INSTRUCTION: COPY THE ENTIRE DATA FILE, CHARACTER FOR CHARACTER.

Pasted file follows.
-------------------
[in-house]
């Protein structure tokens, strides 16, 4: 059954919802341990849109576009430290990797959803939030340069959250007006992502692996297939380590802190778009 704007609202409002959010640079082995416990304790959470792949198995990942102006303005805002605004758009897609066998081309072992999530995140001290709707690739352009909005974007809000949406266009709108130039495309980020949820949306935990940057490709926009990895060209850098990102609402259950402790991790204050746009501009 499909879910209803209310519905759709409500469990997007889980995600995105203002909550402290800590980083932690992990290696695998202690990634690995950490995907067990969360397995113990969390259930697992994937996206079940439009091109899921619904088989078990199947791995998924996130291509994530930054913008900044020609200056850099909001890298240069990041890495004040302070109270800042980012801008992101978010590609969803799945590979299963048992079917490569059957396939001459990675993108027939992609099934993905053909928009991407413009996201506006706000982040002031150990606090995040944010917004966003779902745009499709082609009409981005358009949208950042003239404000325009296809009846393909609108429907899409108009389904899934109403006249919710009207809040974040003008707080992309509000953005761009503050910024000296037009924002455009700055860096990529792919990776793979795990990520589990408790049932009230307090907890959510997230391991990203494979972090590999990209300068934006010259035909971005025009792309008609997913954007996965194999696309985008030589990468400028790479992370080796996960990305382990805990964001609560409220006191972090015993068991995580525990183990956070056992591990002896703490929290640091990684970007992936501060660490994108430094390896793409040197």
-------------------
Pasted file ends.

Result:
[in-house]
């Protein structure tokens, strides 16, 4: 059954919802341990849109576009430290990797959803939030340069959250007006992502692996297939380590802190778009 704007609202409002959010640079082995416990304790959470792949198995990942102006303005805002605004758009897609066998081309072992999530995140001290709707690739352009909005974007809000949406266009709108130039495309980020949820949306935990940057490709926009990895060209850098990102609402259950402790991790204050746009501009 499909879910209803209310519905759709409500469990997007889980995600995105203002909550402290800590980083932690992990290696695998202690990634690995950490995907067990969360397995113990969390259930697992994937996206079940439009091109899921619904088989078990199947791995998924996130291509994530930054913008900044020609200056850099909001890298240069990041890495004040302070109270800042980012801008992101978010590609969803799945590979299963048992079917490569059957396939001459990675993108027939992609099934993905053909928009991407413009996201506006706000982040002031150990606090995040944010917004966003779902745009499709082609009409981005358009949208950042003239404000325009296809009846393909609108429907899409108009389904899934109403006249919710009207809040974040003008707080992309509000953005761009503050910024000296037009924002455009700055860096990529792919990776793979795990990520589990408790049932009230307090907890959510997230391991990203494979972090590999990209300068934006010259035909971005025009792309008609997913954007996965194999696309985008030589990468400028790479992370080796996960990305382990805990964001609560409220006191972090015993068991995580525990183990956070056992591990002896703490929290640091990684970007992936501060660490994108430094390896793409040197």